Years ago, when I first started reading the Molt, I started with his infamous The Crucified God. The following quote stood out:
“If it is true that the inner criterion of whether or not Christian theology is Christian lies in the crucified Christ, we come back to Luther’s lapidary statement: Crux probat omnia. In Christianity the cross is the test of everything which deserves to be called Christian. One may add that the cross alone, and nothing else, is its test, since the cross refutes everything, and excludes the syncretistic This is a hard saying. To many it sounds unattractive and unmodern, and to others rigid and orthodox. I will try to disappoint both.” (p.7)
At the time I had finished John Stott’s The Cross of Christ and was loving the emphasis on the cross. Truth be told, when I came into contact with the Reformers and the Puritans, I was overwhelmed with the glory of the cross. I slowly came to have a better understanding as to why Paul wrote, “far be it from me to boast except in the cross of our Lord Jesus Christ” (Gal. 6:14). The cross is central to Christianity. And I agree with David Bebbington that it’s one of the four hallmarks of Evangelicalism.
However… and yes, I need to provide a “however” here. I’m concerned that we have, at times, been guilty of ignoring the other side of the coin: Jesus not only died upon the cross but was raised from the dead! The cross of Christ must include the resurrection of Jesus. And yes, I have in mind a physical event found in history at which point Jesus the Messiah, fully God and fully man, was miraculously raised from the dead. I realize that the Molt spends time talking about the resurrection in chapter 5, so I don’t want to suggest that the Molt views Christianity as being entirely comprised of the cross with little or no attention to the resurrection. That would be a misrepresentation.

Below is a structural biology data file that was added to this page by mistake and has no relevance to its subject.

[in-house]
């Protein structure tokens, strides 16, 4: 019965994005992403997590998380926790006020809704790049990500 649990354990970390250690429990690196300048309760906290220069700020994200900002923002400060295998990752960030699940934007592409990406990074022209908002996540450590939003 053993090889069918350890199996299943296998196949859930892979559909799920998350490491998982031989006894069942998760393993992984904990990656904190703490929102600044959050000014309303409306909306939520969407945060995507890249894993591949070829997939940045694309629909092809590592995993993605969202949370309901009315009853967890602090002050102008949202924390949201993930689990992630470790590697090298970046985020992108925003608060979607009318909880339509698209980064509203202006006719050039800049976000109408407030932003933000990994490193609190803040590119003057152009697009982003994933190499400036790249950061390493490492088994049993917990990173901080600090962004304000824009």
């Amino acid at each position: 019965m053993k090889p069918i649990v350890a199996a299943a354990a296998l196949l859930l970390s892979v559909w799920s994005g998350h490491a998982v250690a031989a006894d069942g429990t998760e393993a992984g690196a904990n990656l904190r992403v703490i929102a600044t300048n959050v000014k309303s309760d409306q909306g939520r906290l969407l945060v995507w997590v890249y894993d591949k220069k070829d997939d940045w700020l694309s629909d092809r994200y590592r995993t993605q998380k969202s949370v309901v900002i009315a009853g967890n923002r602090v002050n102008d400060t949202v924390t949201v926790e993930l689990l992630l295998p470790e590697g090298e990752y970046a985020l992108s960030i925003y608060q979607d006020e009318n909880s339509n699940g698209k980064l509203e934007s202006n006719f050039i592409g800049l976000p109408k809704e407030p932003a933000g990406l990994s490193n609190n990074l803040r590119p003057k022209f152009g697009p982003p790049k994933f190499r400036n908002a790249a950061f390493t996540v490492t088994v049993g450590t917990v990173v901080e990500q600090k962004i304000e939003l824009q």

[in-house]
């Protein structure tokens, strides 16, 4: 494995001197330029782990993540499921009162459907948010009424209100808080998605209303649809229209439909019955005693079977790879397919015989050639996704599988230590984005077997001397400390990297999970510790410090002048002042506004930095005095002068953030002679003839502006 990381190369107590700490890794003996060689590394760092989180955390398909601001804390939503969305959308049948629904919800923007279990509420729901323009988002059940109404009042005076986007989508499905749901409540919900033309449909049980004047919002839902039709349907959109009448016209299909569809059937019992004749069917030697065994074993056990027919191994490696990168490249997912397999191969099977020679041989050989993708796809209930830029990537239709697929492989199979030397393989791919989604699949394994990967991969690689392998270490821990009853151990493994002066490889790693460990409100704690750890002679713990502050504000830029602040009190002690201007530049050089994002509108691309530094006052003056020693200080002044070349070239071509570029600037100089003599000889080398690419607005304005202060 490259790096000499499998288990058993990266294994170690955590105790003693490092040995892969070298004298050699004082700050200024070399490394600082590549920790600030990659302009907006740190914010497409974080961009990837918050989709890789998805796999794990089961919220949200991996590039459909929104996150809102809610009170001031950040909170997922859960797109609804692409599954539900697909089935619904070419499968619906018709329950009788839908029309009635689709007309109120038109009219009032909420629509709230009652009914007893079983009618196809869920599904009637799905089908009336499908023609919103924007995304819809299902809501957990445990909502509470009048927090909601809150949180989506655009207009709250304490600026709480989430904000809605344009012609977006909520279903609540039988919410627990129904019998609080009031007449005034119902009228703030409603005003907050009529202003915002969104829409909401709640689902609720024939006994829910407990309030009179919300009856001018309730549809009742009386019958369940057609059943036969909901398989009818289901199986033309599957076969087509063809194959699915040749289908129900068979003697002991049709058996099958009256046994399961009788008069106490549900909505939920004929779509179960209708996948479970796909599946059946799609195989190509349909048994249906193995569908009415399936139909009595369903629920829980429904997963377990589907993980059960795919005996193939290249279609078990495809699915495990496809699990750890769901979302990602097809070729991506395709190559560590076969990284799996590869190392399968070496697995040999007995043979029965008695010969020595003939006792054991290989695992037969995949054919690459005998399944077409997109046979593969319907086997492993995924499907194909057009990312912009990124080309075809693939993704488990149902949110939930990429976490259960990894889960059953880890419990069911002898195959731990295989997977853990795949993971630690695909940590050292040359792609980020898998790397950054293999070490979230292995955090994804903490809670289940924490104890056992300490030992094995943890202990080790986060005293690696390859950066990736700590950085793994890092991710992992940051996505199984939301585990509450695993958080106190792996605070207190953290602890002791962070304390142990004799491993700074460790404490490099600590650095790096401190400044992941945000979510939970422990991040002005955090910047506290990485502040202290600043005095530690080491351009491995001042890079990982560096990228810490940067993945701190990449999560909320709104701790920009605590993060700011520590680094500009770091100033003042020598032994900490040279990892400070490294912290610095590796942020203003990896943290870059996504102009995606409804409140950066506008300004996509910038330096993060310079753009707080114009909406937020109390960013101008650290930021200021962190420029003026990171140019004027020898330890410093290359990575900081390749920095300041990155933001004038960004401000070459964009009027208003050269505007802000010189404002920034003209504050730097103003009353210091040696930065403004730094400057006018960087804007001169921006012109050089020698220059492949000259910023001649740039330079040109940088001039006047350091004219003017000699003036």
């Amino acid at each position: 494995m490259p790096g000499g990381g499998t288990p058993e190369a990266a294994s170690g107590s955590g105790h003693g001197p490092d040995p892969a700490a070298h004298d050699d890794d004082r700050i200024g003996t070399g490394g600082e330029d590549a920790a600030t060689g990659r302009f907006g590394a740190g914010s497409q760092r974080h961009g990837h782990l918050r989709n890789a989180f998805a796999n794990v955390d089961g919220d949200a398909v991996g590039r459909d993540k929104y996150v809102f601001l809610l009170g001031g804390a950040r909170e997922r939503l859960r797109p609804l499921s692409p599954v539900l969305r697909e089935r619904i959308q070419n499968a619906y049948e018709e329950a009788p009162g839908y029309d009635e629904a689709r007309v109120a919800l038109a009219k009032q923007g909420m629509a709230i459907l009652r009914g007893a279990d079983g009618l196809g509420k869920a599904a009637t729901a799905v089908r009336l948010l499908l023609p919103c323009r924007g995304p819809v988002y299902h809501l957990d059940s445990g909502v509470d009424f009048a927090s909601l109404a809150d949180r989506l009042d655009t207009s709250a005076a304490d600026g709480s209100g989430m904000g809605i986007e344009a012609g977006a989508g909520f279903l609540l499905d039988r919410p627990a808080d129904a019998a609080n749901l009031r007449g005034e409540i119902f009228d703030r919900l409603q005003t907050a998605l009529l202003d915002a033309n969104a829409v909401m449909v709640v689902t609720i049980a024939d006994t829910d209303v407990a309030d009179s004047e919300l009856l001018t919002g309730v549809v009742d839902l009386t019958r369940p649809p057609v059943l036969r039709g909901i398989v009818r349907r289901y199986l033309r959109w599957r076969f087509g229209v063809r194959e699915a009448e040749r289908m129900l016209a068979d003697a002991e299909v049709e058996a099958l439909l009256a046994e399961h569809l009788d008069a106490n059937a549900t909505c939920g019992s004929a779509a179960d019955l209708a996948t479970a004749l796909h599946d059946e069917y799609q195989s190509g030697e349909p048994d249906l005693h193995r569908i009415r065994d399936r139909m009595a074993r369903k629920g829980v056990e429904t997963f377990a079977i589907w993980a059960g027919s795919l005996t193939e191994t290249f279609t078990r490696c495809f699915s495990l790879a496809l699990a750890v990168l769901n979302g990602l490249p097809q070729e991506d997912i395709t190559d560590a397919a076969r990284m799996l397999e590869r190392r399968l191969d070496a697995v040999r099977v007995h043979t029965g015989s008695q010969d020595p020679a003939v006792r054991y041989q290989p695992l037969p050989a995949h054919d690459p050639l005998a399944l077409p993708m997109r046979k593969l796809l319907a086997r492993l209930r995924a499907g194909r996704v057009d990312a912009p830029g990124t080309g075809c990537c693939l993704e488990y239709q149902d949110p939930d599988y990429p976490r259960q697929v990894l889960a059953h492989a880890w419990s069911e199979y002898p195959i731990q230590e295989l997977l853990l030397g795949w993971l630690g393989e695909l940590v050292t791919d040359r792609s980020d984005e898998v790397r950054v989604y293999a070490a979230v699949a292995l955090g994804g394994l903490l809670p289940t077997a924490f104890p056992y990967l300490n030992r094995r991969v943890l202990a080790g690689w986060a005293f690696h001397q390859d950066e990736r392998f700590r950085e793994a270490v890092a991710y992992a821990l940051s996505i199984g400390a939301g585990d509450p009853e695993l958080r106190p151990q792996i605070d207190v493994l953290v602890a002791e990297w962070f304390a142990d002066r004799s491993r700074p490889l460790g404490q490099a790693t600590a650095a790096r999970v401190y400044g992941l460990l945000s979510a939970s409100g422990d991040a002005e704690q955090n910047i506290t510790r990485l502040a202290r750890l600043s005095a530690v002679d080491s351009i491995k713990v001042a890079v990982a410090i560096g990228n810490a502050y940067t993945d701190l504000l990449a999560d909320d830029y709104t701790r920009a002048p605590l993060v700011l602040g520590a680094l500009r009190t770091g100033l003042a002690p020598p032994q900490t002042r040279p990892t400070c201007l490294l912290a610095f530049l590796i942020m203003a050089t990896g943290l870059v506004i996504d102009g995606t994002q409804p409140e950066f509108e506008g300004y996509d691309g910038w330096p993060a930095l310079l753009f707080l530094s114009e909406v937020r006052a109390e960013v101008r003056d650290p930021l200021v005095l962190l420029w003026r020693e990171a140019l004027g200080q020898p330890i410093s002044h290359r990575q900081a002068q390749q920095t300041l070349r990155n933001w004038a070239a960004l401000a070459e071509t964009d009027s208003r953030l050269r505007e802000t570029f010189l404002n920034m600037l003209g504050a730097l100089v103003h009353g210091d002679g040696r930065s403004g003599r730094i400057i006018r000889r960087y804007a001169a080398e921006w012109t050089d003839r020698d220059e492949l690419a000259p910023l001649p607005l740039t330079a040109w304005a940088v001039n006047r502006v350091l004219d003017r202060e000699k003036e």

But I seem to read and hear a lot of statements in certain streams of Evangelicalism where there is much emphasis on Jesus’ death and very little emphasis on the resurrection. Of course, this is challenged around this time of the year because Easter is right around the corner. For my part, I think crucicentric thinking is an oversimplification of the Christian faith that must be connected to the resurrection of the Son of God! So while I have found much to think on from the Molt’s The Crucified God, I want to attach N.T. Wright’s The Resurrection of the Son of God to my interaction with and study of the Molt. Wright helpfully, in The Resurrection of the Son of God, ensures that the Christian faith is intricately connected to the powerful raising of Christ from death, victoriously defeating Satan, sin, sickness, and death.
Don’t get me wrong. I like how the Molt values and sees the cross as shaping the Christian faith. I love it. Yet I can’t stop talking at the cross. I need to keep talking about the resurrection too!
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If Christ has not been raised… we are still in our sins. Good stuff.
Great stuff, Luke, and I wholly agree. For me, the cross has come to mean more than ever in light of the resurrection. I see, in the resurrection, God co-opting the world’s (at that time) greatest symbol of the power of death, and completely reversing its meaning. If THAT can be one way that we keep a cross-centered faith, then I’m good. Speaking of N.T. Wright, I am especially thankful also to his insistence that the death of Jesus must also be unpacked in light of the life of Jesus so that we don’t reduce the gospels to something like, “Jesus was born — then he did a bunch of stuff here, but the really good part is when he died on the cross for our sins.” In other words, the message of Jesus must be Birth, Life, Death, Burial, and Resurrection as a theological – soteriological package that helps us to see all the layers of the gospel in vivid detail.
I agree that an evangelical re-balancing of the cross and resurrection has been needed, and has been led by NTWright.
BUT, more than either, don’t we need a rediscovery of the discipleship dynamic of the Great Commission, pointing us back to Jesus’ teaching, starting from the Sermon on the Mt?
I forget where I read this but I think it has a lot of truth in it, “Most evangelicals are stuck in Romans 7: and never make it Romans 8:”